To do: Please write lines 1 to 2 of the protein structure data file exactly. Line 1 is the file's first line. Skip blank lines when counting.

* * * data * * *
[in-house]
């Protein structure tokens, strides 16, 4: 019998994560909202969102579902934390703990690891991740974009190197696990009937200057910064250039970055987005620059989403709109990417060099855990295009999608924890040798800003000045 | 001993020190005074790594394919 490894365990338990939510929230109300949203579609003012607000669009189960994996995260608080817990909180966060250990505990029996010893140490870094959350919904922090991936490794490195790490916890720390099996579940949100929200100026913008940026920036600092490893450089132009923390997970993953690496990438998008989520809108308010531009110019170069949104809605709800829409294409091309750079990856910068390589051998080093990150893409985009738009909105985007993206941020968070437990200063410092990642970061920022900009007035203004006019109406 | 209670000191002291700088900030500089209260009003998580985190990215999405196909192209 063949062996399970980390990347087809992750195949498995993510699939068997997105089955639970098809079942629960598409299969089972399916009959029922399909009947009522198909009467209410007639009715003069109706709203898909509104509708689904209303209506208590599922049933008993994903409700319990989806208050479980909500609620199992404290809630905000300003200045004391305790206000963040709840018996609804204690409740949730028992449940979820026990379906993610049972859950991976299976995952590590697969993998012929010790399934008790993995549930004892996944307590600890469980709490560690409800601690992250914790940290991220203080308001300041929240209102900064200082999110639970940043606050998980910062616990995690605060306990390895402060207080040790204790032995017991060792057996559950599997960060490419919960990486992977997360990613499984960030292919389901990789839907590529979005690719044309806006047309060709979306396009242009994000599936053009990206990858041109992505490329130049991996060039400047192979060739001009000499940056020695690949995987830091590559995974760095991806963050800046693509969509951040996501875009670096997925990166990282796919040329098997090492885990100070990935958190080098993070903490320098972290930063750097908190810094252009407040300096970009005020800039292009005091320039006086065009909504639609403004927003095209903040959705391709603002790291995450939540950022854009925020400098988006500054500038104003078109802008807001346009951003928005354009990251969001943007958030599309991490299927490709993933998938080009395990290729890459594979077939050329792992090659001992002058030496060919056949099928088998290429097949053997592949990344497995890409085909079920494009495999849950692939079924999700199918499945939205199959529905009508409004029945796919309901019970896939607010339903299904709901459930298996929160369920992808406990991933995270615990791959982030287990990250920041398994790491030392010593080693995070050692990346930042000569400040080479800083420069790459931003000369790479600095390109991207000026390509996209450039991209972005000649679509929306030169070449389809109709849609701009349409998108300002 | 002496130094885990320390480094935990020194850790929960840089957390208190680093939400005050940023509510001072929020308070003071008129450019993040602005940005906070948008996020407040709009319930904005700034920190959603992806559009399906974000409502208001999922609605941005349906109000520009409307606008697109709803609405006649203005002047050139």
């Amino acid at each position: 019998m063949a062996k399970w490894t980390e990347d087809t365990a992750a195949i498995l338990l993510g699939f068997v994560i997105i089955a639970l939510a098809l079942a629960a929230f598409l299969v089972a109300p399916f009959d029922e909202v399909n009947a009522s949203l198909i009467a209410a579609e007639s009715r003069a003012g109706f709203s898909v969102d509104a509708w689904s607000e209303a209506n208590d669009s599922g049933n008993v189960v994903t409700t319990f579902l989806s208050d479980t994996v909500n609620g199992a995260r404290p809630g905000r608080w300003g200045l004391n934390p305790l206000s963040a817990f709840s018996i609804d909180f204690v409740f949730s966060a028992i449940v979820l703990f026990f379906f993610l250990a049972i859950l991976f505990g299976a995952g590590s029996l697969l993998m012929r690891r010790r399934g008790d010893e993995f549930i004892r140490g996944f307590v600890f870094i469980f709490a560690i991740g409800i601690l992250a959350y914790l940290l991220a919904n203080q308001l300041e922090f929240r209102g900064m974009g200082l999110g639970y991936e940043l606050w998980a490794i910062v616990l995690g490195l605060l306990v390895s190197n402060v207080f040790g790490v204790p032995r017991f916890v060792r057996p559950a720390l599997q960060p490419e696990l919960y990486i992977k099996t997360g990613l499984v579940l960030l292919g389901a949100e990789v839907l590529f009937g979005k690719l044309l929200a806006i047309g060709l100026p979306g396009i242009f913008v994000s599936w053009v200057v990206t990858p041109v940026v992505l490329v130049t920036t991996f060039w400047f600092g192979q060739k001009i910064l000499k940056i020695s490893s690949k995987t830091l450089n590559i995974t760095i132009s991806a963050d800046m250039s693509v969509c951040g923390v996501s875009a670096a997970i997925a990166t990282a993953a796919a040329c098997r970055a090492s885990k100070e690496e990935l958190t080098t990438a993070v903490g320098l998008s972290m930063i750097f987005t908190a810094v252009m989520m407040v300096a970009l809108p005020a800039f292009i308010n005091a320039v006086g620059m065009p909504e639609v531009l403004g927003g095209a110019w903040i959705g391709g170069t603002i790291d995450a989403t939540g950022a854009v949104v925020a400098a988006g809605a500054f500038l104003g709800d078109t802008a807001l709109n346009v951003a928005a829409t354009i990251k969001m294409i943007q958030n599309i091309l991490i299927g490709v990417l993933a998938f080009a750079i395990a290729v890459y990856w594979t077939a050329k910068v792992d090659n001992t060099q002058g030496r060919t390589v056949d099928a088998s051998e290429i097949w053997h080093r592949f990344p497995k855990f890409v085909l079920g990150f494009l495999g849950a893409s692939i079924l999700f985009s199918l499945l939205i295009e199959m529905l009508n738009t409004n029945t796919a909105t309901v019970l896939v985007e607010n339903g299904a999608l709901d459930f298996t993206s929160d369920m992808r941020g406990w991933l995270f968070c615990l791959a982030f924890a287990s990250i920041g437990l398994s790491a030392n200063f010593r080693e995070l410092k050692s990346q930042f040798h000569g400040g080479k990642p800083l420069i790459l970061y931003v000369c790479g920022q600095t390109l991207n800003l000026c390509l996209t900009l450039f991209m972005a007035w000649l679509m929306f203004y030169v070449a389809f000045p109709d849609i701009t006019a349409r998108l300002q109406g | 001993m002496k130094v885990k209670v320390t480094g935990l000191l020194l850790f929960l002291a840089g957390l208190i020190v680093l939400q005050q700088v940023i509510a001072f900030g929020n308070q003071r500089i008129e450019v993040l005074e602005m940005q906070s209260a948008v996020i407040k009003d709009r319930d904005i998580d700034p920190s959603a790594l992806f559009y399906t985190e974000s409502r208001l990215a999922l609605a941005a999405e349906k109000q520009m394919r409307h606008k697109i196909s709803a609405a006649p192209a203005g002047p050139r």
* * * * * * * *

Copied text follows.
[in-house]
């Protein structure tokens, strides 16, 4: 019998994560909202969102579902934390703990690891991740974009190197696990009937200057910064250039970055987005620059989403709109990417060099855990295009999608924890040798800003000045 | 001993020190005074790594394919 490894365990338990939510929230109300949203579609003012607000669009189960994996995260608080817990909180966060250990505990029996010893140490870094959350919904922090991936490794490195790490916890720390099996579940949100929200100026913008940026920036600092490893450089132009923390997970993953690496990438998008989520809108308010531009110019170069949104809605709800829409294409091309750079990856910068390589051998080093990150893409985009738009909105985007993206941020968070437990200063410092990642970061920022900009007035203004006019109406 | 209670000191002291700088900030500089209260009003998580985190990215999405196909192209 063949062996399970980390990347087809992750195949498995993510699939068997997105089955639970098809079942629960598409299969089972399916009959029922399909009947009522198909009467209410007639009715003069109706709203898909509104509708689904209303209506208590599922049933008993994903409700319990989806208050479980909500609620199992404290809630905000300003200045004391305790206000963040709840018996609804204690409740949730028992449940979820026990379906993610049972859950991976299976995952590590697969993998012929010790399934008790993995549930004892996944307590600890469980709490560690409800601690992250914790940290991220203080308001300041929240209102900064200082999110639970940043606050998980910062616990995690605060306990390895402060207080040790204790032995017991060792057996559950599997960060490419919960990486992977997360990613499984960030292919389901990789839907590529979005690719044309806006047309060709979306396009242009994000599936053009990206990858041109992505490329130049991996060039400047192979060739001009000499940056020695690949995987830091590559995974760095991806963050800046693509969509951040996501875009670096997925990166990282796919040329098997090492885990100070990935958190080098993070903490320098972290930063750097908190810094252009407040300096970009005020800039292009005091320039006086065009909504639609403004927003095209903040959705391709603002790291995450939540950022854009925020400098988006500054500038104003078109802008807001346009951003928005354009990251969001943007958030599309991490299927490709993933998938080009395990290729890459594979077939050329792992090659001992002058030496060919056949099928088998290429097949053997592949990344497995890409085909079920494009495999849950692939079924999700199918499945939205199959529905009508409004029945796919309901019970896939607010339903299904709901459930298996929160369920992808406990991933995270615990791959982030287990990250920041398994790491030392010593080693995070050692990346930042000569400040080479800083420069790459931003000369790479600095390109991207000026390509996209450039991209972005000649679509929306030169070449389809109709849609701009349409998108300002 | 002496130094885990320390480094935990020194850790929960840089957390208190680093939400005050940023509510001072929020308070003071008129450019993040602005940005906070948008996020407040709009319930904005700034920190959603992806559009399906974000409502208001999922609605941005349906109000520009409307606008697109709803609405006649203005002047050139």